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Electrons show wave-particle duality

Particle (atom) containing a wave (electron) on Quora

Atoms contain electrons. We consider atoms as particles but electrons which are inside the atom as waves (50% chances). When we talk about orbits and orbitals, outer electrons, inner electrons, I sub-consciously assume that we are talking about the particle nature of electron. But this model is true only half of the time. The possibility of the electron being a wave at any time is also 50% . Particle nature and Wave nature are two different things because scientists came up with wave-particle duality. So we cannot talk about outer electrons, inner electrons, degenerate orbitals in the case of wave nature of electrons.Even if we can say inner part of the wave(close to nucleus) and outer part of the wave(away from the nucleus) ,what we are going to do in that case to solve energy, wavelength, position of the electron (in wave form) in an atom (a particle)?

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closed as unclear what you're asking by Mithoron, A.K., a-cyclohexane-molecule, Jon Custer, Tyberius Sep 18 '18 at 14:32

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    $\begingroup$ There are no chances, no possibilities, and no half of the time. Each electron is (kind of) a particle and a wave at the same time. $\endgroup$ – Ivan Neretin Sep 17 '18 at 17:28
  • $\begingroup$ so how can we measure the energy of a wave by using equations to calculate energy for a particle ? why we need to separate them in first place when we can get the thing going just by confining the energy at one place( in particle form) rather than distributed energy in wave form ? $\endgroup$ – Beyond Zero Sep 17 '18 at 17:35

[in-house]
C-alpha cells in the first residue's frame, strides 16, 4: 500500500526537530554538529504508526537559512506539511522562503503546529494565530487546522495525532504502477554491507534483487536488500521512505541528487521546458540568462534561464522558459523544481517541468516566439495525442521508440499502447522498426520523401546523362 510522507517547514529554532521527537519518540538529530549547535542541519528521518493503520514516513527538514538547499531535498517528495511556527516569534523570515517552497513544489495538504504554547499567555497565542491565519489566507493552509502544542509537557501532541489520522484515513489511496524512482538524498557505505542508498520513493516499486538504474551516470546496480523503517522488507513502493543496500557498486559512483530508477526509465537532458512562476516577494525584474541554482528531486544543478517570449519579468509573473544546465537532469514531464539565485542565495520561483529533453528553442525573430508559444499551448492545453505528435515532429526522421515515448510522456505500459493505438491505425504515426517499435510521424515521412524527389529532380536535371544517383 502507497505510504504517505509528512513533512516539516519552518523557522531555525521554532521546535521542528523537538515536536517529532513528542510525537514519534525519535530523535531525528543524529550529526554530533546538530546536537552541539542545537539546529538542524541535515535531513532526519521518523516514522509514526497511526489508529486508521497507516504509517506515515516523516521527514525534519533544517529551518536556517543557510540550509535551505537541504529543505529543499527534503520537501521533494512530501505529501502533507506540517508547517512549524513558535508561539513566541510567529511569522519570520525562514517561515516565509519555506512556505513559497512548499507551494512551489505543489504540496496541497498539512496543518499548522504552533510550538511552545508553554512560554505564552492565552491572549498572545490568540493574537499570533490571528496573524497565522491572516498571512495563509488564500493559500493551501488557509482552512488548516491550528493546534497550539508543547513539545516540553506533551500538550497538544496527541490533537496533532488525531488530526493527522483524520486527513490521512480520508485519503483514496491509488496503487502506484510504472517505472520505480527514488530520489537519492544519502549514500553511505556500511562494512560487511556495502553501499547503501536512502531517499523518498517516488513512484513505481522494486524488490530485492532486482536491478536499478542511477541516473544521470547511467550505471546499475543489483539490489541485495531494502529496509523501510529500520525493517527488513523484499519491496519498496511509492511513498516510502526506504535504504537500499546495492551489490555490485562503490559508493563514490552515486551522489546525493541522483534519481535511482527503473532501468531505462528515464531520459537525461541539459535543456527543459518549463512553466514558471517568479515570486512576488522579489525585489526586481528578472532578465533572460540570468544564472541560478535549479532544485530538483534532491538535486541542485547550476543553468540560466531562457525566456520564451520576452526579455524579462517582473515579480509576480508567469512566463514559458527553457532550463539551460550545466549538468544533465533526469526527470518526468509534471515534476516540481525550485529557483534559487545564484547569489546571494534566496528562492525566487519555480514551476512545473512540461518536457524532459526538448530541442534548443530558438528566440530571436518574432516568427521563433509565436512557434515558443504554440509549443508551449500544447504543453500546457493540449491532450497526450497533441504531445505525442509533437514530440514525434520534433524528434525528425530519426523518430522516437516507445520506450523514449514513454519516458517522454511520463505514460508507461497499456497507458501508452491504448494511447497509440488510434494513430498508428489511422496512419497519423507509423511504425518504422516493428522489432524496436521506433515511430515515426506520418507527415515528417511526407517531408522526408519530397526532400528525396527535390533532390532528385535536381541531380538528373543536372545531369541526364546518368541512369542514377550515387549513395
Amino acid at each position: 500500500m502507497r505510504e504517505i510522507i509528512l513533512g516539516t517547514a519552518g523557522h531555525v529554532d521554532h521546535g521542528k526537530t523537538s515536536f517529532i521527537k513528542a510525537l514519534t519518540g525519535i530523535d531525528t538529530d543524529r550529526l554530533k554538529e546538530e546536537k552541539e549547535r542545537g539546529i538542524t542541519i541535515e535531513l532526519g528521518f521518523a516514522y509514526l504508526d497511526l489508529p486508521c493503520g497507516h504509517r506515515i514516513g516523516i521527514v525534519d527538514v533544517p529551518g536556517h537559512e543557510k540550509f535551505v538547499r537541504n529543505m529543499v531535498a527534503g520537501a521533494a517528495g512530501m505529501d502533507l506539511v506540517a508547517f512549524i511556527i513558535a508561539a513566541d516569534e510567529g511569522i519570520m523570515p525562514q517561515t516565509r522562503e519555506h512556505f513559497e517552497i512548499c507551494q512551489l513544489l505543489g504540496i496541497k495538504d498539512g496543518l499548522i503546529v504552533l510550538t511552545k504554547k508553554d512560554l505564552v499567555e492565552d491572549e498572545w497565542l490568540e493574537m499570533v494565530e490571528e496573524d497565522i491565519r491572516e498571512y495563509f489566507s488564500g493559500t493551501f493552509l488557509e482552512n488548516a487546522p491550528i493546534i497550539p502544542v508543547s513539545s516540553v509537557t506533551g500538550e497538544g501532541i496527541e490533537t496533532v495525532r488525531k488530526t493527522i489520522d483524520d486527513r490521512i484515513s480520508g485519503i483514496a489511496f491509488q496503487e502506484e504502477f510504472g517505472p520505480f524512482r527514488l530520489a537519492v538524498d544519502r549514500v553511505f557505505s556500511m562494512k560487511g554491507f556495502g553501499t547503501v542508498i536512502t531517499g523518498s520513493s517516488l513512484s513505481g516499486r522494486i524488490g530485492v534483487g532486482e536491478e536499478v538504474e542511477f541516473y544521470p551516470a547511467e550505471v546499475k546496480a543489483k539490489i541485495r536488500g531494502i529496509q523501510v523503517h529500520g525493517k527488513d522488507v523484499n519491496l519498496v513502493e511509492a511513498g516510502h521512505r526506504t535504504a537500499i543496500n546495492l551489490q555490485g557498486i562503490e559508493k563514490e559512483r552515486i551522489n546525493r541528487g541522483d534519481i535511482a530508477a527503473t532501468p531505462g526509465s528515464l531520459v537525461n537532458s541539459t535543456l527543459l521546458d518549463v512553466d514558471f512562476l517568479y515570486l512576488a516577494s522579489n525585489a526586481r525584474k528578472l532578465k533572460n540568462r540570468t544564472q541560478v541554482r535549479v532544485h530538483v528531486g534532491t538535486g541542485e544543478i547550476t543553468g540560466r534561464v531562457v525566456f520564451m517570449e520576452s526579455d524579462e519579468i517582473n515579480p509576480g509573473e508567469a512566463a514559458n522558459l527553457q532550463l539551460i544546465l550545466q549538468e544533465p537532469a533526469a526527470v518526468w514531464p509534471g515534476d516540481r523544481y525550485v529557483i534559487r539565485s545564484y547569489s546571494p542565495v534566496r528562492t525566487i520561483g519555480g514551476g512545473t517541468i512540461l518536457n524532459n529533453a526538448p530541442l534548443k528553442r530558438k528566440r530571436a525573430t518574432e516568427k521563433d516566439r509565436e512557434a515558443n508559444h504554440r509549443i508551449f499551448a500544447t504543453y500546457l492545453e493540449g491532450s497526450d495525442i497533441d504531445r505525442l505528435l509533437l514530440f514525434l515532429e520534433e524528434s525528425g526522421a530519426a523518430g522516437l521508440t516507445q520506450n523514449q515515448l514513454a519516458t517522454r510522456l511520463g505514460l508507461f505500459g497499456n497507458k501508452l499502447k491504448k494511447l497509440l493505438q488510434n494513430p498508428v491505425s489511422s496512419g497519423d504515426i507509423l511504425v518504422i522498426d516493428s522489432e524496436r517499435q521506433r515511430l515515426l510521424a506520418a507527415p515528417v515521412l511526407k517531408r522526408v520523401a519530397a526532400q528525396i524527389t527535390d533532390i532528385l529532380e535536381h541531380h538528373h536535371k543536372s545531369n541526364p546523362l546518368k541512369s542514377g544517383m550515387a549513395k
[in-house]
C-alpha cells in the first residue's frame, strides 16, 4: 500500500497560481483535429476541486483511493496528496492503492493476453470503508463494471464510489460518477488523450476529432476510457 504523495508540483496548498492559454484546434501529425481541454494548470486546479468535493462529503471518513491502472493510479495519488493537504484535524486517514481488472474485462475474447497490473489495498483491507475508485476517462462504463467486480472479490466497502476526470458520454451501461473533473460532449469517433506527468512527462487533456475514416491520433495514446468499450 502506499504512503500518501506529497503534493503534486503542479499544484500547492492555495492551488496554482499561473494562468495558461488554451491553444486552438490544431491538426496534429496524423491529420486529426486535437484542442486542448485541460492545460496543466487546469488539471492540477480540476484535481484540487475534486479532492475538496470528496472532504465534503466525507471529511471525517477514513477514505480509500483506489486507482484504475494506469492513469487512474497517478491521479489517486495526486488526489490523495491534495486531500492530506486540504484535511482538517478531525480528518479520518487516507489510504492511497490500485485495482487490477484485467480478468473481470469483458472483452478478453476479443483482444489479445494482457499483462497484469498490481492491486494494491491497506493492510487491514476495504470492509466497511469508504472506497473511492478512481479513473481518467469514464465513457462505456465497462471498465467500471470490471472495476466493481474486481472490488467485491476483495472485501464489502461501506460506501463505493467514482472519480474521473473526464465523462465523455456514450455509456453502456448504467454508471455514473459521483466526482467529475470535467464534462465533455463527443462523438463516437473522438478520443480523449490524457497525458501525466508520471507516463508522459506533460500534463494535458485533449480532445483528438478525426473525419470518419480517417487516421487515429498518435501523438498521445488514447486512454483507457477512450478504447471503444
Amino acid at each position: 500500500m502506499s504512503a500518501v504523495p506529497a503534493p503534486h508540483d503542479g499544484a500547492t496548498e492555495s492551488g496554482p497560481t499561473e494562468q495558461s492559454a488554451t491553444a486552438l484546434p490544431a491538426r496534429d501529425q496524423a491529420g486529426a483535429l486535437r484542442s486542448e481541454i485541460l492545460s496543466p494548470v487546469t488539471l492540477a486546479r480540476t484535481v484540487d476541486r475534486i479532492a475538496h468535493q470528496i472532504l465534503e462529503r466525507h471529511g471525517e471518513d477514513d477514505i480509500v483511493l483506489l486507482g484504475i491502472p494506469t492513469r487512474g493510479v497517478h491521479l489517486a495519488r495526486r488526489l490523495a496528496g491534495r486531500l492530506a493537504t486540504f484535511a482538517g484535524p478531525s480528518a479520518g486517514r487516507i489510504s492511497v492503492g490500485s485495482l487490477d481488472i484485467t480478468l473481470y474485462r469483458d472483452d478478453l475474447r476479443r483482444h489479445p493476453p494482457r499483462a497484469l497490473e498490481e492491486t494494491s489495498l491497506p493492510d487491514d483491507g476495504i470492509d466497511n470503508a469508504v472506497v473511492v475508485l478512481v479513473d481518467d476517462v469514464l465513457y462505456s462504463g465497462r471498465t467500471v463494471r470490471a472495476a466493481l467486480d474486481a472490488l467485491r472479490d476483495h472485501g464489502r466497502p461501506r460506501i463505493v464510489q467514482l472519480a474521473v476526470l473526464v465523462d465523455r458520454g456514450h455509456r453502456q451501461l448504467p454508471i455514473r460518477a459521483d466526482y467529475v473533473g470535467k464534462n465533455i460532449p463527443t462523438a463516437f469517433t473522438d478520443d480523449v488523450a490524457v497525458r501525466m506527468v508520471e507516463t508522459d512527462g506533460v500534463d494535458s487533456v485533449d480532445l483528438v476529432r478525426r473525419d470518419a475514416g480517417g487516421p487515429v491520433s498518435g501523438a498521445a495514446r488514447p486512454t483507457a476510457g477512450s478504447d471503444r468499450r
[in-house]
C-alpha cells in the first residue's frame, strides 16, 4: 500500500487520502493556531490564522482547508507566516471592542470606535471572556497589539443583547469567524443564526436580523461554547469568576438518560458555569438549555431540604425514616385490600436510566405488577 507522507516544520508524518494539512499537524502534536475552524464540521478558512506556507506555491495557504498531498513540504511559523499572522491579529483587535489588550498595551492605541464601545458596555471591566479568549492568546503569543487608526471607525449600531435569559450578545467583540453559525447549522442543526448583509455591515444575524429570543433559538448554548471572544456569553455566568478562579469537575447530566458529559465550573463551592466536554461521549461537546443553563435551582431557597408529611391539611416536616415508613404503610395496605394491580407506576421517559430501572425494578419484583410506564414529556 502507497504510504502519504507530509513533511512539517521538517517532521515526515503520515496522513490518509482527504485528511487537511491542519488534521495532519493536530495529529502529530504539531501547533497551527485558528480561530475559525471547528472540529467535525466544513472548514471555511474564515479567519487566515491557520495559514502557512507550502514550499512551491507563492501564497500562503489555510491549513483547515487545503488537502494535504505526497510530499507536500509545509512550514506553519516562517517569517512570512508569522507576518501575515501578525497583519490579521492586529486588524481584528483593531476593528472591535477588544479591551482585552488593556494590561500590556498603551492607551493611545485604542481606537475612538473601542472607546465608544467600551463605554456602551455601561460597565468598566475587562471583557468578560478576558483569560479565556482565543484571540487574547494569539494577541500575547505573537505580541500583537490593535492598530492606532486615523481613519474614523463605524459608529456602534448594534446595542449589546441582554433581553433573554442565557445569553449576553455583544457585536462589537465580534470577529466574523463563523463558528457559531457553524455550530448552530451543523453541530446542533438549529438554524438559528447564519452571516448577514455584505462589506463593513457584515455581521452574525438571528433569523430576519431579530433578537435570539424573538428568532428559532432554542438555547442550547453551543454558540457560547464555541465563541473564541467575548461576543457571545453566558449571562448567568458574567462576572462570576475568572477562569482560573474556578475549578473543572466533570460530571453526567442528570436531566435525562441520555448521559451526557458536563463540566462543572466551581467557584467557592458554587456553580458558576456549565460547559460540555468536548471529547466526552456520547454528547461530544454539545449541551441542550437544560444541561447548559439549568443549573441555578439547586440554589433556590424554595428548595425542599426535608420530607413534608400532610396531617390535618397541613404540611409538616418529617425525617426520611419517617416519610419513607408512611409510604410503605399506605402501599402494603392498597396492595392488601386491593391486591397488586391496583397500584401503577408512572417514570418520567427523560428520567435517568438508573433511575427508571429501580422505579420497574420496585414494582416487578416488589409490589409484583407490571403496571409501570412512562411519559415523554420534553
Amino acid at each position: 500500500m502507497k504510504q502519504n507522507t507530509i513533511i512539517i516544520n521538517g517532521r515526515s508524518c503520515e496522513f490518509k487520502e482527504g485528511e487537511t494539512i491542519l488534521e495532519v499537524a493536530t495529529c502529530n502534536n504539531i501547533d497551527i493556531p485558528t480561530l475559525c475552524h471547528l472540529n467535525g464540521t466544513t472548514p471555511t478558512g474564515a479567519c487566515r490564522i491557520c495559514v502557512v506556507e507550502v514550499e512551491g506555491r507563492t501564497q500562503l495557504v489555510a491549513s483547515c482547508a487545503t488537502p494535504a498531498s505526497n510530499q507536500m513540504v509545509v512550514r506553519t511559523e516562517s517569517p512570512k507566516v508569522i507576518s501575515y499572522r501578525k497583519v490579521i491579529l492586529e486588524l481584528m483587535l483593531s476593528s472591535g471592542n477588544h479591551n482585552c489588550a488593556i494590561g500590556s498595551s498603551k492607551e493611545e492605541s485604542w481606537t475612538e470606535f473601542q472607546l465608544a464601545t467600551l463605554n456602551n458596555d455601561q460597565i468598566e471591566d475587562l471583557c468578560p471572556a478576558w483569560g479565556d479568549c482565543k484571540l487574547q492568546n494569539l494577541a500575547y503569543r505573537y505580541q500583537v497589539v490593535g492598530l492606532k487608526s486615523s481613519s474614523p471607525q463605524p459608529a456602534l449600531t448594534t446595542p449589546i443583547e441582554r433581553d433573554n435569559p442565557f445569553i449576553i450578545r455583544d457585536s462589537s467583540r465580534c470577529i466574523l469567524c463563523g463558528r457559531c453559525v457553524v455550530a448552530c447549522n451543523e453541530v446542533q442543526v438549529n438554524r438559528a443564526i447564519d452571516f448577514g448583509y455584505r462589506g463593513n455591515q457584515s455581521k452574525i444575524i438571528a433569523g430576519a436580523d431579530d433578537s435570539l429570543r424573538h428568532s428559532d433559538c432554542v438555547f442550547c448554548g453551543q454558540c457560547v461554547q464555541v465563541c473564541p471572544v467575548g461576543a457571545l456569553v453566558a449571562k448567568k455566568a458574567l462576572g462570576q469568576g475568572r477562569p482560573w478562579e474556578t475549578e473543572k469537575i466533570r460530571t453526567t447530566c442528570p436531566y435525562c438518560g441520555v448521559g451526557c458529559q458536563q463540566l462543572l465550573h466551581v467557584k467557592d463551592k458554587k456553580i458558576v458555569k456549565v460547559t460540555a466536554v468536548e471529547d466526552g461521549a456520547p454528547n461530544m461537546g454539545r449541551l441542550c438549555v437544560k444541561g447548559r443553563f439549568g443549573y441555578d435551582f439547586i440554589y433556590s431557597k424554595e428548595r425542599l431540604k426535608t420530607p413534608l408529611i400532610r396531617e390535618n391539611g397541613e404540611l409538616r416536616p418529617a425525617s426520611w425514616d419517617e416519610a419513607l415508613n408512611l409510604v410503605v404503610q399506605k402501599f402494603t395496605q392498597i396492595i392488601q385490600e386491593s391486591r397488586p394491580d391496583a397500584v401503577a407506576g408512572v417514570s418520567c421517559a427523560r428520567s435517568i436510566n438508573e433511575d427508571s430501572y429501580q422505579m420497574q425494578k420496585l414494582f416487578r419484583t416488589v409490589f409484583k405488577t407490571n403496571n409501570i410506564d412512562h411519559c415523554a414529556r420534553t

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    $\begingroup$ We can't and don't. You may think of Bohr atom as a lucky coincidence having no practical consequences. $\endgroup$ – Ivan Neretin Sep 17 '18 at 17:40
  • $\begingroup$ why we don't calculate the energy in wave form of an electron when we have invested our time in finding wave form of the electron ? If results come same by using particle nature equations, then whats different ? $\endgroup$ – Beyond Zero Sep 17 '18 at 17:42
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    $\begingroup$ Back up. Particles and waves are two abstractions. Whether an electron behaves like classical physics says a particle should, or a waves should depends on the experiment. A zebra is not a white horse 50% of the time and 50% a black horse in the other time, it is a zebra - something different. $\endgroup$ – MaxW Sep 17 '18 at 18:03
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Interesting question and this is a complicated topic. Actually it is not true that the wave and particle models are each valid 50 percent of the time. I think it is better to say that the wave model is always valid, but under some conditions the wave gets compressed down to a small area, so it looks like a particle. I hope that makes sense, please comment if it doesn't?

I am not a quantum chemist, but I think the normal conditions for electrons in atoms and molecules are not ones that make them act like particle. So therefore we should always think of them as waves. Luckily we can still talk about the "inner" and "outer" electrons while they are waves. It is not "inner" and "outer" exact position, it is an area occupied by the wave, the "inner" one is nearer to the nucleus, the "outer" one if further away. For atoms these are called atomic orbitals - if you look them up on Wikipedia it might be very interesting.

If you want to solve the energy, wavelength and position, it's quite complicated. I would recommend studying quantum mechanics. It will take a long time to get there, although it is very interesting. There might be a quicker but less detailed course just for chemists to do these calculation too. I hope that's helpful.

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  • $\begingroup$ Solving for the position and wavelength of an electron is not possible since the wavelength is akin directly related to momentum, and solving for both would violate the uncertainty principle. At best, you can have a spread in both. $\endgroup$ – Zhe Sep 18 '18 at 17:24

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